# Non-Ideal Voltmeter & Non-Ideal Ammeter

A student built an electric circuit that consists of an ideal battery, a voltmeter with resistance RV, an ammeter with resistance RA and a resistor R. She connected all elements in the circuit as shown in Fig. (1). The voltmeter showed a reading of 1V and the ammeter showed a current of 1A. Then, another student switched between the voltmeter and ammeter Fig. (2). As a result, the voltmeter showed the reading of 2V and the ammeter showed the current of 0.5A. What is the resistance of the resistor?

###### Solution.

First, let’s look at the circuit diagram in Fig. (1). The ammeter showed the current of 1A and its resistance is RA. According to the Ohm’s law, the voltage on the ammeter is equal to 1*RA.
The Kirchhoff’s Voltage law states that for a closed loop series path the algebraic sum of all the voltages around any closed loop in a circuit is equal to zero. The battery is ideal, the potential difference between its terminals is equal to ε. The voltmeter showed the reading of 1V, so,

ε – 1*RA – 1 = 0

or

ε = RA + 1   (1)

Now we can look at the circuit diagram in Fig. (2). The voltmeter showed the reading of 2V. According to the Ohm’s law, the voltage on the ammeter is equal to 0.5*RA. Then,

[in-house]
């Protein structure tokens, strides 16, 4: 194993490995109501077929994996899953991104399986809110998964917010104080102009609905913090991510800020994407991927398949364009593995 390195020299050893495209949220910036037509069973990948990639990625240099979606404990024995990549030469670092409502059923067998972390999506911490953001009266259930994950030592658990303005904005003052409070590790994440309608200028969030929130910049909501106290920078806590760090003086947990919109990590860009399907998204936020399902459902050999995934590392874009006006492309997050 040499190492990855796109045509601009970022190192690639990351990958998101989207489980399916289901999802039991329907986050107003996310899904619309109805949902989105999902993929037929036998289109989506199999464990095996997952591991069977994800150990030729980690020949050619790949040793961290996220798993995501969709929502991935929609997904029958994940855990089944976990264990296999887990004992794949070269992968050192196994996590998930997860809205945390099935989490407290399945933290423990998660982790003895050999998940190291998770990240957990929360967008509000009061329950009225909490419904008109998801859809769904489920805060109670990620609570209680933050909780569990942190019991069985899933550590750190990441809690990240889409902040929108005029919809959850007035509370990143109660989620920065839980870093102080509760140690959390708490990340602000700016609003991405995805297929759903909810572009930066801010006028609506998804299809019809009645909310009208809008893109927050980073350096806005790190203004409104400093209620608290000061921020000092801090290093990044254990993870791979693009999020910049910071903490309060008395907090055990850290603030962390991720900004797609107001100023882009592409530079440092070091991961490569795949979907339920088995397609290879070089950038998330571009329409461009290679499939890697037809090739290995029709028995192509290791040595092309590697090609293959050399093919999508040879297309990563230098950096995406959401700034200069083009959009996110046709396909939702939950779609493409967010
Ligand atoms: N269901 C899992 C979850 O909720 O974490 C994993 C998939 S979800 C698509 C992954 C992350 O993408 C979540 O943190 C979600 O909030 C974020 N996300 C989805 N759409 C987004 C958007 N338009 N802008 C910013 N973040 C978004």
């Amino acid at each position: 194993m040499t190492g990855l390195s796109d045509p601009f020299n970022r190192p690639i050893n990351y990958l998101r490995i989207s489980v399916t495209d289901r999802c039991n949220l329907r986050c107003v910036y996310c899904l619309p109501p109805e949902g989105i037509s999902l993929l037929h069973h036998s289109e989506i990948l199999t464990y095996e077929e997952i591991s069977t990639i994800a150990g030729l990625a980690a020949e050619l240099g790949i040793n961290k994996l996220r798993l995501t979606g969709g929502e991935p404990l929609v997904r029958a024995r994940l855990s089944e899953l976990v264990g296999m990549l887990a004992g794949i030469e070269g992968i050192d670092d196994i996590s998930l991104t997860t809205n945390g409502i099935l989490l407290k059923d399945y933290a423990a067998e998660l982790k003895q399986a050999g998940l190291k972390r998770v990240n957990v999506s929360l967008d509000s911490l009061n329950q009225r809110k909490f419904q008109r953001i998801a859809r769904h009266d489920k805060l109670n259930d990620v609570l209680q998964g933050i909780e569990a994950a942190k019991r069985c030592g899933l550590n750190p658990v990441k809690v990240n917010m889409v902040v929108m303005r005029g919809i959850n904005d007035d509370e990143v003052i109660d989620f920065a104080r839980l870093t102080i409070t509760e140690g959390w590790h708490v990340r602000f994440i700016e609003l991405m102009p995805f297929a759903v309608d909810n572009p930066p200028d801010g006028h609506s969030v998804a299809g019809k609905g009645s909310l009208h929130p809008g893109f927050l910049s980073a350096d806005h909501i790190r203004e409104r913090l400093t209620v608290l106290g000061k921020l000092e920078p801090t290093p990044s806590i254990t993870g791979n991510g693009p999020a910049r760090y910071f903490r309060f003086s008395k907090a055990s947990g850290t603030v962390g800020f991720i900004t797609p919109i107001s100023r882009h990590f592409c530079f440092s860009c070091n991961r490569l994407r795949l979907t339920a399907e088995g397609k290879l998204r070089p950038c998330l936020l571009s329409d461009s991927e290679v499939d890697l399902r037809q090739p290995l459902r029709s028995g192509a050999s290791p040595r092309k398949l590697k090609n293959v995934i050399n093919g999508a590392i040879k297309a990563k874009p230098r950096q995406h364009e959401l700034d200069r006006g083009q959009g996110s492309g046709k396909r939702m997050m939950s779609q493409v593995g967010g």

ε – 2 – 0.5*RA = 0

or

ε = 2 + 0.5*RA   (2)

The left-hand side of equation (1) and the left-hand side of equation (2) is equal to one another. So we can simply set the right-hand sides of the two equations equal to one another, then solve the resulting equation.

RA + 1 = 2 + 0.5*RA

RA = 2Ω.

We can find ε by substituting the value of RA into the equation (1)

ε = 2 + 1 = 3V.

Now we can use Kirchhoff’s current law which states that the total current entering a circuit junction is exactly equal to the total current leaving the same junction.

First, we look at the circuit diagram in Fig. (1). The current entering the junction is measured by ammeter and equals 1A. There are two currents leaving the junction. According to the Ohm’s law, one branch current is 1/R and the other is 1/RV. Thereby,

1 = 1/R + 1/RV   (3)

Now we can look at the circuit diagram in Fig. (2). According to the Ohm’s law, the current entering the junction is 2/RV. The total voltage or potential difference of the battery is 3V and voltmeter showed the reading of 2V. So, the voltage on the ammeter or resistor is 1V. There are two currents leaving the junction. One branch current is 1/R and the other is measured by ammeter and equals 0.5A. Thereby,

2/RV = 1/R + 0.5   (4)

We can solve the system of equations (3) and (4).

We rewrite the equation (3) as

1/R = 1 – 1/RV   (5).

Also, we rewrite the equation (4) as

1/R = 2/RV – 0.5   (6).

The left-hand side of equation (5) and the left-hand side of equation (6) is equal to one another. So we can simply set the right-hand sides of the two equations equal to one another, then solve the resulting equation.

1 – 1/RV = 2/RV – 0.5

1.5 = 3/RV

RV = 2Ω.

We substitute the value of RV into the equation (3) and solve for R.

1 = 1/R + 1/2

R = 2Ω.

It is important to mention that the ammeter and voltmeter in this problem are very bad. They both have resistance that they shouldn’t have. The voltmeter should have very large resistance and the ammeter should have very small resistance.

Thank you!